The boards of the Adams County Ohio Valley Schools (ACOV) and Southern State Community College co-hosted a community meeting recently to further explore the possibility of a Southern State campus adjacent to ACOV’s central administrative office and career and technical center.
“I’m excited about what we have to share this evening,” said Mike Pell, chair of the SSCC Board of Trustees. “I’m passionate about education and about Adams County, and I am committed to providing our residents with a college facility to give them better access to post-secondary education.”
An informational presentation was given by members of the Southern State Community College administration, followed by an opportunity for public comment and questions.
“Bringing a Southern State campus to Adams County is not a new idea. We’ve long wanted to do it and we’re committed to making it a reality,” said Dr. Kevin Boys, SSCC president. “We have been working with the Adams County Ohio Valley Schools on a proposal to co-locate our campus adjacent to the Ohio Valley Career and Technical Center in West Union. Throughout the planning process, it became clear that for sustainability purposes, an Adams County campus needed to be centrally located in order to reach all corners.”
Boys outlined three aspects of the co-location proposal: purpose, need and goals.
“First, our purpose with this project is to deliver on our mission of providing affordable, accessible, high quality education to the people of Adams County,” Boys said. “Second, the need in Adams County is reflected in these statistics – only 16.8 percent have post-secondary credentials, 23.1 percent do not have a high school diploma, 23 percent live in poverty, and 26 percent participate in public assistance programs. We are confident Southern State can make an impact through education. And finally, our goals are pretty straightforward. We want to raise the educational attainment level in Adams County and strengthen the workforce by giving them a competitive advantage.”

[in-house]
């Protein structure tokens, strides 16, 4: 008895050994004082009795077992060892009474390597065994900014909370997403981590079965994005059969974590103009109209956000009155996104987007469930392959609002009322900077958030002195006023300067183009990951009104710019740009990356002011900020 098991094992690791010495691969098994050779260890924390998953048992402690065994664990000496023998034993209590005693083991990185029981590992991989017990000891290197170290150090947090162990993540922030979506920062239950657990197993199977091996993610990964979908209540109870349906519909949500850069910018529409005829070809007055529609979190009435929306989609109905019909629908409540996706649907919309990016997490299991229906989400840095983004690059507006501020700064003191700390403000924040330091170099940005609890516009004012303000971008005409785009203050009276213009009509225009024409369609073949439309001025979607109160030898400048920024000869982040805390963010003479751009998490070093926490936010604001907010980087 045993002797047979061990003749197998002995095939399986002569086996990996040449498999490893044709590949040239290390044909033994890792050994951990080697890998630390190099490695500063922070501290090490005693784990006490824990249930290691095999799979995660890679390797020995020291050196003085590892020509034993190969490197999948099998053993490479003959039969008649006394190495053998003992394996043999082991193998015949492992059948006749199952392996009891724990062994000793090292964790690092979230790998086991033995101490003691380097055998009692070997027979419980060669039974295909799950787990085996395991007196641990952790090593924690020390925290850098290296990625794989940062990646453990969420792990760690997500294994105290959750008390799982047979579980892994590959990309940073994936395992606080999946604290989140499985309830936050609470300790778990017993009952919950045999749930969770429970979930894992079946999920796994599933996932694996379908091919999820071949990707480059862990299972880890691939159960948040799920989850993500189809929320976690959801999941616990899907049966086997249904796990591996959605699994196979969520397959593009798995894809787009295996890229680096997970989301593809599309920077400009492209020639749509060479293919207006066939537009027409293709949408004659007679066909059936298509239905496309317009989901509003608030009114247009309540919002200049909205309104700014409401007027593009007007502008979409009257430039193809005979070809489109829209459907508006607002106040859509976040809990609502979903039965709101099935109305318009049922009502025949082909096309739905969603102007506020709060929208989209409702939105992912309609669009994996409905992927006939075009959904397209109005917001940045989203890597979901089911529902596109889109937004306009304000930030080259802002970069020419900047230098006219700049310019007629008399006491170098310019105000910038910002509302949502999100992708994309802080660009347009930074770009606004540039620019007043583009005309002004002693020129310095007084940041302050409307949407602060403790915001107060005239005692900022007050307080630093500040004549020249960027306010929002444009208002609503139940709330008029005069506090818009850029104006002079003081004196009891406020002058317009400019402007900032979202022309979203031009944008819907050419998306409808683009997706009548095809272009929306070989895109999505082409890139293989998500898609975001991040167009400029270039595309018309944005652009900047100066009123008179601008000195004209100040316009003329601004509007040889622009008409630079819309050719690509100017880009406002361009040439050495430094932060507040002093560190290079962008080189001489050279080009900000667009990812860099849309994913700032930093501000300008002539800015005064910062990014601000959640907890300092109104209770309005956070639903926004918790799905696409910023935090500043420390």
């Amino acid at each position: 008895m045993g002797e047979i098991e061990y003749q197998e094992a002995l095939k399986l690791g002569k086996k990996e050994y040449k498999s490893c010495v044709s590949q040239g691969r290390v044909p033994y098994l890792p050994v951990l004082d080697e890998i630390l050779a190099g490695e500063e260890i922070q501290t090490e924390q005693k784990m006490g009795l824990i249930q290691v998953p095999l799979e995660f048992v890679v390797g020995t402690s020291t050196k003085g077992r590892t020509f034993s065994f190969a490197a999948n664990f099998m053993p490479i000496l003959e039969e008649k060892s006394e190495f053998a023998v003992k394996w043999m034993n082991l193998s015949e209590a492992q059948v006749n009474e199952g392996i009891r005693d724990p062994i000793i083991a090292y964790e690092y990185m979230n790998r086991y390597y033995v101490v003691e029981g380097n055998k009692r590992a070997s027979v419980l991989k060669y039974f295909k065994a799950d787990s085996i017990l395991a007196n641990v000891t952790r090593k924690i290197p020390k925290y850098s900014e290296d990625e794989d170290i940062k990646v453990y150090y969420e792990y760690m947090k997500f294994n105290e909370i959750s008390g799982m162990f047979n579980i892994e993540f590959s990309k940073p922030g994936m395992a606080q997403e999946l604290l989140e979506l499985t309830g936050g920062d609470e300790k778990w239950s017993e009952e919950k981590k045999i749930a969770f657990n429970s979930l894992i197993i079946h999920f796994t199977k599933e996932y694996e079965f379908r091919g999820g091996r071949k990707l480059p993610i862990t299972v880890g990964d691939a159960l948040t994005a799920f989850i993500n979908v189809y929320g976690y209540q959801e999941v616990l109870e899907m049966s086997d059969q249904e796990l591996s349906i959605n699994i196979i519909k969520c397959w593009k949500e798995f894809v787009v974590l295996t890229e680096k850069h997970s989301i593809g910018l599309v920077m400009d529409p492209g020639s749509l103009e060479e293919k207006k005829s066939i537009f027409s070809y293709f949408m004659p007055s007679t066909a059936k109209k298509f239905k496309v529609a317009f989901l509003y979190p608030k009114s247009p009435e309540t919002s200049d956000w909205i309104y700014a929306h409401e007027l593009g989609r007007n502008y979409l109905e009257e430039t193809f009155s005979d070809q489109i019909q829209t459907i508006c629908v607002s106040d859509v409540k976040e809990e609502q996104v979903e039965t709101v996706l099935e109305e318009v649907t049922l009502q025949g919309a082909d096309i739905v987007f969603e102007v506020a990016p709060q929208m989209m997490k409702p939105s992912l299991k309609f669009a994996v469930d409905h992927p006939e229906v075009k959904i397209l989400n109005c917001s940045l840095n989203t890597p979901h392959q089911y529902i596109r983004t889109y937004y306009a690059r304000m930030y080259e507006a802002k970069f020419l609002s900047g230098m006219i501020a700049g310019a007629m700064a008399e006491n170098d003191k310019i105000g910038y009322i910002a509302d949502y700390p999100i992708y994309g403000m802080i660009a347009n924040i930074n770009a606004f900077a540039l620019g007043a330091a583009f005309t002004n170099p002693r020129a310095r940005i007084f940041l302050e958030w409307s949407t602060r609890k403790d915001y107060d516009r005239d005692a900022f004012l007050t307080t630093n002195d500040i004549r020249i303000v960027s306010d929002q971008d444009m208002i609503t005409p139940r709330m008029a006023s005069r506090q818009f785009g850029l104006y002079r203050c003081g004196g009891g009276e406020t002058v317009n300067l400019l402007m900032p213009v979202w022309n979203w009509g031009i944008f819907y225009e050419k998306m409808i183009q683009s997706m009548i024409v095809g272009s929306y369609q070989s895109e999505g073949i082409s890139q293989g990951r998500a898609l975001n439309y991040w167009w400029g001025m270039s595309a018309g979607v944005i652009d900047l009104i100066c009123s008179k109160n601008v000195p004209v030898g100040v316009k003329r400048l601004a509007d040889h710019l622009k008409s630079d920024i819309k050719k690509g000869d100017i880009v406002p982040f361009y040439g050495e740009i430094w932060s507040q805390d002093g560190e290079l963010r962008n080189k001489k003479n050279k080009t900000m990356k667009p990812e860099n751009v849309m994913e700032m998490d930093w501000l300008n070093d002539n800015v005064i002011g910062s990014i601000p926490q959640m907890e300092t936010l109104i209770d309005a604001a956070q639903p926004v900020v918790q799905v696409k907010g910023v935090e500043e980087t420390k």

Dr. Nicole Roades, SSCC vice president of academic affairs, addressed the topic of academic programming considerations for a new campus.
“Of the 326 Adams County students currently enrolled at Southern State, approximately half are high school students participating in the College Credit Plus program,” said Roades. “The other half are enrolled in our Associate of Arts or Associate of Science degrees, which indicates to us they’re here for transfer purposes and they’re using Southern State as a steppingstone to that next destination – a four-year university. Most of our current enrollees are what are considered traditional college students.
“What we see then is a huge opportunity to also capture those who do not fall into that traditional category – the student who still needs to attain a GED, the student interested in a technical degree or workforce training, and the adult student juggling work and home life. We also see opportunities to forge partnerships with the Career and Technical Center, to articulate pathways with nearby four-year institutions, and to collaborate with local employers.”
Jim Buck, SSCC vice president of business and finance, presented a schematic of what a site plan for an Adams County campus could look like.
“What we are considering is implemented in two phases, with each building comprised of approximately 25,000 square feet, adjacent to the Career and Technical Center on Lloyd Road,” said Buck. “This plan approaches a commitment to establish a facility in Adams County, and a way to be well positioned for future growth. The project timeline is roughly 24 months start to finish, giving us an optimistic opening for Fall Semester 2018, but the very first step would need to be a land agreement partnership with Adams County Ohio Valley Schools.”
Boys closed the SSCC’s administration presentation by acknowledging legislative support for the Adams County project.
“I want to give credit where it’s due,” said Boys. “Representative Terry Johnson and Senator Joe Uecker have been extremely supportive of this project all along. State resources are notoriously difficult to land, but in the most recent capital bill we received $2 million toward the project. That, combined with $1.25 million from the previous capital bill and more than $700,000 from the sale of the college’s closed south campus, brings us to just shy of $4 million. We are well positioned to build the first phase of this project. Southern State is ready to move forward.”
No formal action was taken during the informational community meeting.
The next meeting of the Southern State Community College Board of Trustees will be at noon Wednesday, Jan. 25, in the Community Center of the college’s Fayette Campus, 1270 U.S. Route 62 SW, Washington C.H.
Kris Cross is the director of public relations at Southern State Community College.
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